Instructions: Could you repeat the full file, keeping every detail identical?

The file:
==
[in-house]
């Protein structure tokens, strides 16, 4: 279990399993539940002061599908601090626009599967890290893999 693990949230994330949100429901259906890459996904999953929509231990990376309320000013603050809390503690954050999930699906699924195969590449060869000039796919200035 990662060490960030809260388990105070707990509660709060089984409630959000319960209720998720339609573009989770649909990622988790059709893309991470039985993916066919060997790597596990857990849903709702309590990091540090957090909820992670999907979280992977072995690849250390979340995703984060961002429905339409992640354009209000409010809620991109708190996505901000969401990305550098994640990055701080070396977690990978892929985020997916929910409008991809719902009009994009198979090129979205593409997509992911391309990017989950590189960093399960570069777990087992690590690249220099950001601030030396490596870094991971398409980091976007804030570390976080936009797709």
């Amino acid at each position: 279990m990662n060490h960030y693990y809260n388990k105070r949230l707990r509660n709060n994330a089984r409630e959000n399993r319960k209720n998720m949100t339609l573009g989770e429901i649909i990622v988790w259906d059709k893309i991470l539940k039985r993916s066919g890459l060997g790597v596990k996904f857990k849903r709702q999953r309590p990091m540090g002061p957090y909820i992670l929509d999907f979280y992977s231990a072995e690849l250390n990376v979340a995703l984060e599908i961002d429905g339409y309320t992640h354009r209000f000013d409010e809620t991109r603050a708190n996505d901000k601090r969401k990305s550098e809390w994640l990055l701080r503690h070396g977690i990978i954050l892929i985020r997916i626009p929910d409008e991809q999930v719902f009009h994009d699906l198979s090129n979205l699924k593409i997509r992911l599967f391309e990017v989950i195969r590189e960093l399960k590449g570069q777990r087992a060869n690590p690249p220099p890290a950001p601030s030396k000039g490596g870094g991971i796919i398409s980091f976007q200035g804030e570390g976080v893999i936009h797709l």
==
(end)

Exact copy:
[in-house]
């Protein structure tokens, strides 16, 4: 279990399993539940002061599908601090626009599967890290893999 693990949230994330949100429901259906890459996904999953929509231990990376309320000013603050809390503690954050999930699906699924195969590449060869000039796919200035 990662060490960030809260388990105070707990509660709060089984409630959000319960209720998720339609573009989770649909990622988790059709893309991470039985993916066919060997790597596990857990849903709702309590990091540090957090909820992670999907979280992977072995690849250390979340995703984060961002429905339409992640354009209000409010809620991109708190996505901000969401990305550098994640990055701080070396977690990978892929985020997916929910409008991809719902009009994009198979090129979205593409997509992911391309990017989950590189960093399960570069777990087992690590690249220099950001601030030396490596870094991971398409980091976007804030570390976080936009797709």
């Amino acid at each position: 279990m990662n060490h960030y693990y809260n388990k105070r949230l707990r509660n709060n994330a089984r409630e959000n399993r319960k209720n998720m949100t339609l573009g989770e429901i649909i990622v988790w259906d059709k893309i991470l539940k039985r993916s066919g890459l060997g790597v596990k996904f857990k849903r709702q999953r309590p990091m540090g002061p957090y909820i992670l929509d999907f979280y992977s231990a072995e690849l250390n990376v979340a995703l984060e599908i961002d429905g339409y309320t992640h354009r209000f000013d409010e809620t991109r603050a708190n996505d901000k601090r969401k990305s550098e809390w994640l990055l701080r503690h070396g977690i990978i954050l892929i985020r997916i626009p929910d409008e991809q999930v719902f009009h994009d699906l198979s090129n979205l699924k593409i997509r992911l599967f391309e990017v989950i195969r590189e960093l399960k590449g570069q777990r087992a060869n690590p690249p220099p890290a950001p601030s030396k000039g490596g870094g991971i796919i398409s980091f976007q200035g804030e570390g976080v893999i936009h797709l």